Prediction 17: New roles that focus on harm reduction, pre-treatment/engagement, and sustained recovery support will call for a re-evaluation of traditional definitions of appropriateness related to ethical conduct, particularly those governing relationship boundaries.
Recovery and Community
Prediction 18: The treatment field will face in the next decade what it has never faced in its history: a strong consumer/constituency movement.
Prediction 19: The locus of treatment will expand beyond the institutional/office environment to the natural environment of each client.
Prediction 20: There will be increased demands for the field to shift its research focus from one of pathology to one of resilience and recovery.
Prediction 21: The growing “varieties of recovery experience” will continue to manifest themselves within the growing diversification of mutual aid structures.
Achilles Heel: The Aging of the Field
Prediction 22: The rapidly approaching loss of long-tenured clinical and administrative leaders will constitute one of the most significant challenges to the future integrity and existence of the field.
I will leave it to the reader to judge the accuracy of these predictions now that years have passed since they were formulated. What would your predictions be for the future of addiction treatment and recovery during the next 20 years?
Post Date January 8, 2016 by Bill White
Categories Articles
Tags Addiction treatment | alcoholism treatment | predictions


Definition The New Recovery Advocacy Movement (NRAM) is a social movement led by people in addiction recovery and their allies aimed at altering public and professional attitudes toward addiction recovery, promulgating recovery-focused policies and programs, and supporting efforts to break intergenerational cycles of addiction and related problems.
Historical Context The NRAM rose in the late 1990s in reaction to the increased demedicalization, restigmatization, and criminalization of alcohol and other drug (AOD) problems and the resulting cultural pessimism about the prospects of long-term addiction recovery. New grassroots recovery community organizations (RCOs) across the U.S. were aided by seed grants from the Center for Substance Abuse Treatment’s (CSAT) Recovery Community Support Program (RCSP). The RCSP meetings served as an incubator for the gathering of local RCOs and recognition of the need for a national recovery advocacy movement. The Alliance Project of the Johnson Institute hosted an October 2001 Recovery Summit that marked the creation of Faces and Voices of Recovery and the formalization of a national infrastructure for the NRAM. The subsequent cultural and political mobilization of people in recovery and people personally affected by addiction was enhanced by a the growth and diversification of recovery mutual aid groups, a new generation of recovery advocacy literature (Let’s Go Make Some History: Chronicles of the Addiction Recovery Advocacy Movement; Alcohol Problems in Native America: The Untold Story of Resistance and Recovery; Many Faces One Voice), a landmark documentary film (The Anonymous People), and a national recovery rally in Washington D.C. (Unite to Face Addiction).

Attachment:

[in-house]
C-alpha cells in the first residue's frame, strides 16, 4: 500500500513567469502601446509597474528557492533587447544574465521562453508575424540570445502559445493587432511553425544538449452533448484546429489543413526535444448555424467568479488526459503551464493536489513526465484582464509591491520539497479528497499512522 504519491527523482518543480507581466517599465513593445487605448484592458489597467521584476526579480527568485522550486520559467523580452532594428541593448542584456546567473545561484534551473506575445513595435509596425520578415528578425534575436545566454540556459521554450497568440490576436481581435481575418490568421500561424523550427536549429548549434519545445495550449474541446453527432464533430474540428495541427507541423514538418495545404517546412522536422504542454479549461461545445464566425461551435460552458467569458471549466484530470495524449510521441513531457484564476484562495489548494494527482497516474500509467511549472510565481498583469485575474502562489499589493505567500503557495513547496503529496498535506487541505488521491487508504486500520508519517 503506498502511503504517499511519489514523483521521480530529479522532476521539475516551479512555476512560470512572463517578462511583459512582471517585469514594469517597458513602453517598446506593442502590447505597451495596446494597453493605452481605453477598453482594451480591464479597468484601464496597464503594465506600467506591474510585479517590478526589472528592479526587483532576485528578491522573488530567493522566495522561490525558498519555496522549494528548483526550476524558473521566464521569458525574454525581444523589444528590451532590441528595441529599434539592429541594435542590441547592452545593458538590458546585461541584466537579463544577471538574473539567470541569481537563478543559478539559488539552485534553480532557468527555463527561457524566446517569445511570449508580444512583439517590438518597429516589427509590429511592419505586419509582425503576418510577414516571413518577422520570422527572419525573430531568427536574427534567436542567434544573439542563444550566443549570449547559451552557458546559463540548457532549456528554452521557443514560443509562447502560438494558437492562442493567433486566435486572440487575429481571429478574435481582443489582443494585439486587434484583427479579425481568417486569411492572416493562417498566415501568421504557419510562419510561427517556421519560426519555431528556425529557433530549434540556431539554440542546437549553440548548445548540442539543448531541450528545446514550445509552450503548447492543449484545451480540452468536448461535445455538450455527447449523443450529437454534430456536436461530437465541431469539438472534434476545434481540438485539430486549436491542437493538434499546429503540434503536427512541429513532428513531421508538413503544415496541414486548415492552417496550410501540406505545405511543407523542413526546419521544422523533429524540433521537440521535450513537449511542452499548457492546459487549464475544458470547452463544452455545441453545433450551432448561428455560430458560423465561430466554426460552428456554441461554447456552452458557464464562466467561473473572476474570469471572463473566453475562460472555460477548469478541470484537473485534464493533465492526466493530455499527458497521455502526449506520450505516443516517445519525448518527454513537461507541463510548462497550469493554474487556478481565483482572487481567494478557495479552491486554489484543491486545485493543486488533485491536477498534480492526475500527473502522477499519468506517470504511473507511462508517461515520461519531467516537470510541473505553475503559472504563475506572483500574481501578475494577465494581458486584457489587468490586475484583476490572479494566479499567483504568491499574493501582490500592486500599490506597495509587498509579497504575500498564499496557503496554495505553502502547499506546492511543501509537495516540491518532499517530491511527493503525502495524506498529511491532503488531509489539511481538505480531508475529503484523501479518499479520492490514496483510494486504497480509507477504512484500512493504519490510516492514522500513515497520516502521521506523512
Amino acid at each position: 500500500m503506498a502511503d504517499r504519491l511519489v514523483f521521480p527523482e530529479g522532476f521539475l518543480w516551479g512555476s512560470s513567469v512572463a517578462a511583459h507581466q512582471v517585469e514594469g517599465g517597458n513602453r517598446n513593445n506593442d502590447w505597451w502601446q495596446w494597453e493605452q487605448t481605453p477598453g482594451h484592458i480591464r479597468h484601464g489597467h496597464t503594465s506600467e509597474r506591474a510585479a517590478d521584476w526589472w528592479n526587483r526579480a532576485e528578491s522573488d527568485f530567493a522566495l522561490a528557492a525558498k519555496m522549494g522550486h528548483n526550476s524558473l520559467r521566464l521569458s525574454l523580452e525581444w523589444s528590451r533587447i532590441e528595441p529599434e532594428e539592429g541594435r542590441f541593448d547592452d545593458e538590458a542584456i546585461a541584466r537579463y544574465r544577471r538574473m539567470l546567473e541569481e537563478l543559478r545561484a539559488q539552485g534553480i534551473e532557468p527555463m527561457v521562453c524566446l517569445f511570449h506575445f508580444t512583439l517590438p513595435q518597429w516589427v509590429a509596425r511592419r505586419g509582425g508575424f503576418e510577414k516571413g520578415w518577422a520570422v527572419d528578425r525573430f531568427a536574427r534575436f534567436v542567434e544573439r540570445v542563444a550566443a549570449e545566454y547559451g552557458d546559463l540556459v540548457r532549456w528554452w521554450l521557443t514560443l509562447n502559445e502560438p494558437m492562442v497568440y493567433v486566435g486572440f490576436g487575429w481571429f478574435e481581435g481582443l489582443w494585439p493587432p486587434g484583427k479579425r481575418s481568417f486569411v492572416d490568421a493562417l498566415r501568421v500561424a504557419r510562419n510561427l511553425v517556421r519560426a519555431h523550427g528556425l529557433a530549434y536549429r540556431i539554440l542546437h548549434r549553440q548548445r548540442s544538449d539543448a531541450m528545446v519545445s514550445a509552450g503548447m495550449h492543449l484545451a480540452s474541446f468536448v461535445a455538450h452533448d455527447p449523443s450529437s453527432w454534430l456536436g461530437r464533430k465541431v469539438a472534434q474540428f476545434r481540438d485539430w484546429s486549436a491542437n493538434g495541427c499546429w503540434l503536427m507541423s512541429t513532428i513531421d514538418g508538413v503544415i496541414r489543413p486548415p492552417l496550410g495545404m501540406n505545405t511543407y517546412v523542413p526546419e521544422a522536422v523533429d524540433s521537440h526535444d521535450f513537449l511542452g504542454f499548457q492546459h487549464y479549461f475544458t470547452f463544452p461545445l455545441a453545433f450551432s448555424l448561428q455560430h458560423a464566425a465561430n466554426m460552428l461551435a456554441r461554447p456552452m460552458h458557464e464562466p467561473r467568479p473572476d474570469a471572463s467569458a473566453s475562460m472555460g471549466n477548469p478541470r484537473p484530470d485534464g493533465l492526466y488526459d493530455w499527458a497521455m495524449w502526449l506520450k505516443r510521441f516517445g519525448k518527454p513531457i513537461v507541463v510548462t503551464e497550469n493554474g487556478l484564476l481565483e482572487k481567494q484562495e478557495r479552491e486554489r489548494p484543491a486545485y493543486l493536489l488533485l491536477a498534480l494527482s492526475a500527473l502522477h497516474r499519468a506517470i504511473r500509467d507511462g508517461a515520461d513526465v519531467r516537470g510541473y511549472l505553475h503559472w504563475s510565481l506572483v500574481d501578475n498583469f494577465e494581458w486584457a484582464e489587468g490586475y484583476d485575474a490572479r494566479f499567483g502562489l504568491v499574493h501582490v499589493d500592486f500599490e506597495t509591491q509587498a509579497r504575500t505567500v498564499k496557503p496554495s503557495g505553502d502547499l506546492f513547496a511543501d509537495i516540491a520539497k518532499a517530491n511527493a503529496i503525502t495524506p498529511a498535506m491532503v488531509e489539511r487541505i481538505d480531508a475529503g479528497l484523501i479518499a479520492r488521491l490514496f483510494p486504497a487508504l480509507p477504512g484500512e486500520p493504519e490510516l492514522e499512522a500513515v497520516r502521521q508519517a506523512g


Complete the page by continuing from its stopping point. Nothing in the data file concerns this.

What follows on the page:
Why “New”? References to a “new” recovery advocacy movement pay homage to earlier advocacy movements, particularly the past work of the National Council on Alcoholism and Drug Dependence (NCADD) and the Society of Americans for Recovery (SOAR), and signal the rise of new ideas and strategies that distinguished the NRAM from earlier movements aimed at addressing alcohol and other drug problems in the United States.
NRAM Organization The heart of the NRAM is the more than 100 grassroots RCOs operating in local U.S. communities. The national infrastructure, from its beginnings, has been a collaborative one. Key partners in this collaboration have included Faces and Voices of Recovery, National Council on Alcoholism and Drug Dependence, Young People in Recovery, Unite to Face Addiction, and Legal Action Center. People in medication-assisted recovery have been represented by The National Alliance for Medication Assisted Recovery, Advocates for Recovery through Medicine (ARM), the National Alliance of Advocates for Buprenorphine Treatment (NAABT), and Stop Stigma Now. Local RCOs are now represented by the Association of Recovery Community Organizations. New recovery support institutions—a key product of this movement—are represented and supported by such organizations as the National Alliance of Recovery Residences, the Association of Recovery Schools, and the Association of Recovery in Higher Education.